1) To know the impact of chronic obstructive pulmonary disease (COPD) on hospital care (visits to the emergency room and admission); and 2) to identify and describe COPD patients whose use of health care is high (COPD-HC), also assessing the costs generated by such patients. We reviewed the files of all patients with COPD receiving care at our hospital in 1998, looking at age, sex, smoking, simple spirometry, arterial gases at rest, number of admissions, duration of hospital stay, and number of visits to the emergency room. After describing the sample, patients were stratified in three groups by use of hospital care: group A, patients not requiring hospital care; group B, patients requiring less care than the COPD-HC group; and group C, COPD-HC. The criteria used to define the COPD-HC group were 1) >= 2 admissions in one year, 2) >= 3 visits to the emergency room, without admission in one year, or 3) 1 admission and 2 visits to the emergency room for COPD exacerbation in one year. Three hundred twenty cases were studied, 3 women (0.9%) and 317 men (99.1%), mean age 71 9 years. One hundred twenty-six patients (39.4%) made 263 visits in 1998, accounting for 1.1% of all emergencies (n = 23,750) and 4.05% of all medical emergencies (n = 6,489). Ninety-two patients (28.7%) were admitted for exacerbation of COPD. One hundred twenty-six admissions were made over the course of the year, accounting for 9.6% of all admissions to the internal medicine wards (n = 1,309). The 39 patients (12.2%) who were classified COPD-HC generated 160 emergency visits (60.8%) and 72 admissions due to COPD (57.1%). The analysis of variation revealed statistically significant differences among the 3 groups for age, FEV1, FVC and PaO2, but not for PaCO2. COPD-HC patients had the lowest values for FEV1, FVC and PaO2 and were older. COPD generates high demand for hospital care. A small group of COPD patients (12.2%) accounts for nearly 60% of hospital visits for this disease. The group requiring greater care generally has more severe disease (older, more severe bronchial obstruction and hypoxemia).
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            [Chronic obstructive pulmonary disease and cardiovascular events].

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              [Dyspnea and quality of life in chronic obstructive pulmonary disease].

               C Sanjuas (2002)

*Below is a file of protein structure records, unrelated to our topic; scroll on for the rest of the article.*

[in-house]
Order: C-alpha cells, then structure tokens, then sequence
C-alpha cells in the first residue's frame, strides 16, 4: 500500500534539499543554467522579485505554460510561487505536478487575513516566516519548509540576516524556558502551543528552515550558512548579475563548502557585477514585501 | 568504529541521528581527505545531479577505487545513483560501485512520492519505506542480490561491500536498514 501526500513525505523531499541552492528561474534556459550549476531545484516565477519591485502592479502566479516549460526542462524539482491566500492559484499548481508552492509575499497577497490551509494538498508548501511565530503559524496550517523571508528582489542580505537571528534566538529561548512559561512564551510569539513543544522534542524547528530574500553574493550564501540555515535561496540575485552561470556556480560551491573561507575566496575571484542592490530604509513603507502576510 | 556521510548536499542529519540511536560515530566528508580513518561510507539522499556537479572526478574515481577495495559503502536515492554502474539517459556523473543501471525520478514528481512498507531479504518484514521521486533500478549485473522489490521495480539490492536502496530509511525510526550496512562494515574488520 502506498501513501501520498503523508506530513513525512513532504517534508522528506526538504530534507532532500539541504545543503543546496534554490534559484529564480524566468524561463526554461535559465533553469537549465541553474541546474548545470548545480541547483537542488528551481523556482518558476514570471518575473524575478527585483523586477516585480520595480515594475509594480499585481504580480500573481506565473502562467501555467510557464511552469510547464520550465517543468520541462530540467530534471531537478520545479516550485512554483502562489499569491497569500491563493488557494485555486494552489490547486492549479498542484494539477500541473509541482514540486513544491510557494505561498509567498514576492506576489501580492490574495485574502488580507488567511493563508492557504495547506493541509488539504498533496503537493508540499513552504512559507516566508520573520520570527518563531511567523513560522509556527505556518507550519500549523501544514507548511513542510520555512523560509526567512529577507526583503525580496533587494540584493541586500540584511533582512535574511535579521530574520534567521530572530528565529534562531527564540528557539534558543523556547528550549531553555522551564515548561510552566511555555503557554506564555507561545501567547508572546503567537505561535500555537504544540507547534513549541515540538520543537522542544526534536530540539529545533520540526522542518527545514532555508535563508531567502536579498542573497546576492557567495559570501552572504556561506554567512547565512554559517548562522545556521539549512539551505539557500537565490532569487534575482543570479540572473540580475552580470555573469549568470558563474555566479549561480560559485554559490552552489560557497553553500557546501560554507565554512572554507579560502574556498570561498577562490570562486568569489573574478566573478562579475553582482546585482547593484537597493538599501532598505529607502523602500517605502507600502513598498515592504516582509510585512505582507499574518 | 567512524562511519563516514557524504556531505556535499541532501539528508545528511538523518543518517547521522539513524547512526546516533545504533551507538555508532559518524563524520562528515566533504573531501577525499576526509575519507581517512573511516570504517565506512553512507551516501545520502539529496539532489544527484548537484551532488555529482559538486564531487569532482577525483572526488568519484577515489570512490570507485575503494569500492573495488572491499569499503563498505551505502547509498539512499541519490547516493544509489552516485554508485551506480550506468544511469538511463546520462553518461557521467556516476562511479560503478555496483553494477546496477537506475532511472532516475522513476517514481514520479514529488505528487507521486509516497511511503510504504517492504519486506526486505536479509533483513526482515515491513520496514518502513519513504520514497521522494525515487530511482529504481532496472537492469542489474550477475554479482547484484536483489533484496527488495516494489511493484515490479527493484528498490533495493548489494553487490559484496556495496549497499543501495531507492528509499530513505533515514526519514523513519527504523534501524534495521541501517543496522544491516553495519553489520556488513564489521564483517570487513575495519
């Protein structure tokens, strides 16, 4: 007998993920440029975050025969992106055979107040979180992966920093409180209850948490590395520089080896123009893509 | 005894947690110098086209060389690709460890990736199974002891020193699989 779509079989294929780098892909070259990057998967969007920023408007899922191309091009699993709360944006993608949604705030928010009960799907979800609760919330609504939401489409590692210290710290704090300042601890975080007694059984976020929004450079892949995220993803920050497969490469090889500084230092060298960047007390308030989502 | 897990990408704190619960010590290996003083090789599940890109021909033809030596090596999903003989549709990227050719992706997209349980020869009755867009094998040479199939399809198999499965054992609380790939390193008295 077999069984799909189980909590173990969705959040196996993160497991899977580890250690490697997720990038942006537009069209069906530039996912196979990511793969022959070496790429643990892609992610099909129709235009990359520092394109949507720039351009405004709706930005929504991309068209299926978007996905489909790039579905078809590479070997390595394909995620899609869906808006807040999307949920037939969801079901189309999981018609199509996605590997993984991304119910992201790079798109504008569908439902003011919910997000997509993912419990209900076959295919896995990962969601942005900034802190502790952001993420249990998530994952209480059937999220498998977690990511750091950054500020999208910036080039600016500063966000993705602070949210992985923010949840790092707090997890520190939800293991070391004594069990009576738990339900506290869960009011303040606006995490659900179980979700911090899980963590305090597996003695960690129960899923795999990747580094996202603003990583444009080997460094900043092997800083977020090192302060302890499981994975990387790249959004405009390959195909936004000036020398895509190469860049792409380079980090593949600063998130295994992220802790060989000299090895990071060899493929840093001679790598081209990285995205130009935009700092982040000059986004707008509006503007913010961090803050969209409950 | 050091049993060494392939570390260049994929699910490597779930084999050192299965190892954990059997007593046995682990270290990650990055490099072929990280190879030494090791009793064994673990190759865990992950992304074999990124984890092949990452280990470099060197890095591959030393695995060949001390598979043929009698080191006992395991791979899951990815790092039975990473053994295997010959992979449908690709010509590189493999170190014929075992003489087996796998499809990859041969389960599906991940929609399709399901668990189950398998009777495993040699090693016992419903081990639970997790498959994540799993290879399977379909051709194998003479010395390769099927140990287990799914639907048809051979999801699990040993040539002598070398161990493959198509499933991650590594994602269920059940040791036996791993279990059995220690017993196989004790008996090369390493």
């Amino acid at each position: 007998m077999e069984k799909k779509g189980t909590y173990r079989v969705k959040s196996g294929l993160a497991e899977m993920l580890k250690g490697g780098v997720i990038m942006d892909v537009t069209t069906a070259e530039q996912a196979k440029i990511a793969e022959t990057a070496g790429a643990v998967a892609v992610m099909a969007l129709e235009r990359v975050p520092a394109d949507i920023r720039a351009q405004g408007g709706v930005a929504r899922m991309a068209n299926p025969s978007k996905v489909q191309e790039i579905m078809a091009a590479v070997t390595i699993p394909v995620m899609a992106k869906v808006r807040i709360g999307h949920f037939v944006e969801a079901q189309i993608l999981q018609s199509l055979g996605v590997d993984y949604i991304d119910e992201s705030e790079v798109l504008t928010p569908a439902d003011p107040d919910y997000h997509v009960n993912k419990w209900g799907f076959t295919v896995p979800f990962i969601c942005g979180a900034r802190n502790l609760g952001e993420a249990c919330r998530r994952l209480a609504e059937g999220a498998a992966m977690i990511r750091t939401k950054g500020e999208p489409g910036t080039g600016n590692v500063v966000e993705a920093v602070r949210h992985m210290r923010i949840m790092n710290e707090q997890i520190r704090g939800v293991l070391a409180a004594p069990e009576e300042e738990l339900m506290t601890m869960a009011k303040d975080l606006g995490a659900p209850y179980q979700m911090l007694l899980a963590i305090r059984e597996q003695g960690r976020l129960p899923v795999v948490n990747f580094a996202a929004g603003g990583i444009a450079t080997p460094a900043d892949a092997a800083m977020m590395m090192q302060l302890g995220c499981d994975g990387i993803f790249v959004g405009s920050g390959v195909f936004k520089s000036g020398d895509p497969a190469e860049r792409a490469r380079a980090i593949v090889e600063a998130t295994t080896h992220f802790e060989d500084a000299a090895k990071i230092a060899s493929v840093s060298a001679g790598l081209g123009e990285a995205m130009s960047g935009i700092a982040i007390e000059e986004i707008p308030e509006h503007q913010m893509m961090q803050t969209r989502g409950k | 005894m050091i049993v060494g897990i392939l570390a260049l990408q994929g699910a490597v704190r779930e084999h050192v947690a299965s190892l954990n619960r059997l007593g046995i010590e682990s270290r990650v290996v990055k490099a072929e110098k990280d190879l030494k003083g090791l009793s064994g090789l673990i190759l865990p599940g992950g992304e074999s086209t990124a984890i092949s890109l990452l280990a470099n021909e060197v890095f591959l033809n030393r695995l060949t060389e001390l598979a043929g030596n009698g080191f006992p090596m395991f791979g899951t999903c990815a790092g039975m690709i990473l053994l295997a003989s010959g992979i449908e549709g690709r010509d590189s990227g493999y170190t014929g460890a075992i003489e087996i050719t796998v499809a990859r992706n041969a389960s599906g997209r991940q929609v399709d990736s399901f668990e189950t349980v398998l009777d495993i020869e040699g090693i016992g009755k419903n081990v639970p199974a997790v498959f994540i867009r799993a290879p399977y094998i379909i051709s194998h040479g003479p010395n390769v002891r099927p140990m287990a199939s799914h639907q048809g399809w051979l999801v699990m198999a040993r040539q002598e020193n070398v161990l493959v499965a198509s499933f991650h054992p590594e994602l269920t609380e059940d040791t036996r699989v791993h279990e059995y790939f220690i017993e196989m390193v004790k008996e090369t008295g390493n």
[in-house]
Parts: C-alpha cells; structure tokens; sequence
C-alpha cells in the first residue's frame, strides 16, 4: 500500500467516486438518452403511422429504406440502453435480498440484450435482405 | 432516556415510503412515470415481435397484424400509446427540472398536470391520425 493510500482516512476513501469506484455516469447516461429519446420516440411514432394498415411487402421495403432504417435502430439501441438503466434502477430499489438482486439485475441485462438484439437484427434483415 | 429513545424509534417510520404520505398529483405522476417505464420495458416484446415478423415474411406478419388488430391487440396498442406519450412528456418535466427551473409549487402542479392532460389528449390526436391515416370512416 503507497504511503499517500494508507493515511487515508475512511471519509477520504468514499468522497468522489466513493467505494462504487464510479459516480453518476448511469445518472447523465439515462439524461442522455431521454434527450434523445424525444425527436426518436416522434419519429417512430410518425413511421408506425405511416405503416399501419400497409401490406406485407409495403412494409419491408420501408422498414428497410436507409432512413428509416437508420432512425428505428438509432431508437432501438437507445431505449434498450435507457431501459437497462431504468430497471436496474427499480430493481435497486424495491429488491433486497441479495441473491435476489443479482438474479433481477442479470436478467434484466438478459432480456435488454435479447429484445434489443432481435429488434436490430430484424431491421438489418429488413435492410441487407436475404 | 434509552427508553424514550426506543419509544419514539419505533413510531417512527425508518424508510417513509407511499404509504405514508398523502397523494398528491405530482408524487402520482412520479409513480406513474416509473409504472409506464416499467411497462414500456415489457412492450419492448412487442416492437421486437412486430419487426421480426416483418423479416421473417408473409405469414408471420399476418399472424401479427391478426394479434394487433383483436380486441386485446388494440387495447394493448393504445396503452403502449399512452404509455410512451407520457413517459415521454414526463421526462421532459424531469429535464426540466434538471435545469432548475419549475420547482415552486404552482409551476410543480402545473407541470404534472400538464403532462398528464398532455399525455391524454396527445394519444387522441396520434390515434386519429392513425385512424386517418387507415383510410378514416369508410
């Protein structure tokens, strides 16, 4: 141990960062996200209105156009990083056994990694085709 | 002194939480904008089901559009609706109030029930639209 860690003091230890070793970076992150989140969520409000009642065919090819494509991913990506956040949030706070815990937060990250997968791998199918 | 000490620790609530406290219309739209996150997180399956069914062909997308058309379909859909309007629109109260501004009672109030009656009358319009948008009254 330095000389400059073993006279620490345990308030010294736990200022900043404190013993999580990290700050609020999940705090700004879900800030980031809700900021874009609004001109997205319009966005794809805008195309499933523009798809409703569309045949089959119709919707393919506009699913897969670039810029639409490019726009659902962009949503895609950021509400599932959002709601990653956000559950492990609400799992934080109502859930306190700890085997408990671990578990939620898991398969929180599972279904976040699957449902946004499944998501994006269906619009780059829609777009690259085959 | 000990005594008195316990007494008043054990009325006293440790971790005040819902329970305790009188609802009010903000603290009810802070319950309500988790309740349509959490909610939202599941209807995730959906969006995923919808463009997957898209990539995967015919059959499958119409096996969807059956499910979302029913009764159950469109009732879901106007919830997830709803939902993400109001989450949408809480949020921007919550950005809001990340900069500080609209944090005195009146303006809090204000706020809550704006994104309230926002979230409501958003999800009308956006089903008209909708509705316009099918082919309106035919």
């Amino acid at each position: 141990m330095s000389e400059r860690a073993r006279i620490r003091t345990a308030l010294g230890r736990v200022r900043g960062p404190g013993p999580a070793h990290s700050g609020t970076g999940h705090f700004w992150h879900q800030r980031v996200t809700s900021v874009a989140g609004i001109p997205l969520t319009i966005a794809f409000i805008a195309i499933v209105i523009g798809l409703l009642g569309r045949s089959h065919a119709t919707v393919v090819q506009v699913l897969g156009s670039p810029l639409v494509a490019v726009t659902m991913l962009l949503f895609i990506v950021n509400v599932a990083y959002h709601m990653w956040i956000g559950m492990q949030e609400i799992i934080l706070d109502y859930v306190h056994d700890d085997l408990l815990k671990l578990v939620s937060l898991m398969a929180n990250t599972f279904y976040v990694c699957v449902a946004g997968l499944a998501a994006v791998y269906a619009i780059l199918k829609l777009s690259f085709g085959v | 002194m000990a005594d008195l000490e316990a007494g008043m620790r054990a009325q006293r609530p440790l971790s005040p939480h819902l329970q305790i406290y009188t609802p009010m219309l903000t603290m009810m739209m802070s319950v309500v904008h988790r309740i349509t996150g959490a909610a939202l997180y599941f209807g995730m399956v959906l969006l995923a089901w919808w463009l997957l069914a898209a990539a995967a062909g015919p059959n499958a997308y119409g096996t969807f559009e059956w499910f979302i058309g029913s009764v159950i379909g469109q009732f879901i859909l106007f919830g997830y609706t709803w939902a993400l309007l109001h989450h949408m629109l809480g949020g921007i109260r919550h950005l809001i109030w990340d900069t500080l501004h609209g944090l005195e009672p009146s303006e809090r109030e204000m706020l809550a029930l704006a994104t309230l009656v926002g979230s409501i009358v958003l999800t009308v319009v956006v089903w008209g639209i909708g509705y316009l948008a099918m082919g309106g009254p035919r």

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                Author and article information

                Journal
                Int J Chron Obstruct Pulmon Dis
                International Journal of COPD
                International Journal of Chronic Obstructive Pulmonary Disease
                Dove Medical Press
                1176-9106
                1178-2005
                December 2008
                December 2008
                : 3
                : 4
                : 701-712
                Affiliations
                [1 ] Department of Pneumology, University Hospital Gregorio Marañón, Madrid, Spain
                [2 ] School of Health Sciences, Rey Juan Carlos University, Alcorcón (Madrid), Spain
                [3 ] Health Outcomes Research Department Medical Unit, Pfizer Spain, Alcobendas (Madrid), Spain
                [4 ] Department of Preventive Medicine, University Hospital Gregorio Marañón, Madrid, Spain
                Author notes
                Correspondence: J de Miguel Díez, Servicio de Neumología, Hospital General Universitario Gregorio Marañón, Calle Doctor Esquerdo 46, 28007 Madrid, Spain, Tel +34 9 1586 8331, Fax +34 9 1586 8018, Email jmiguel.hgugm@ 123456salud.madrid.org
                Article
                copd-3-701
                2650614
                19281084
                © 2008 Dove Medical Press Limited. All rights reserved
                Categories
                Original Research

                Respiratory medicine

                costs, spain, primary care, copd, predictors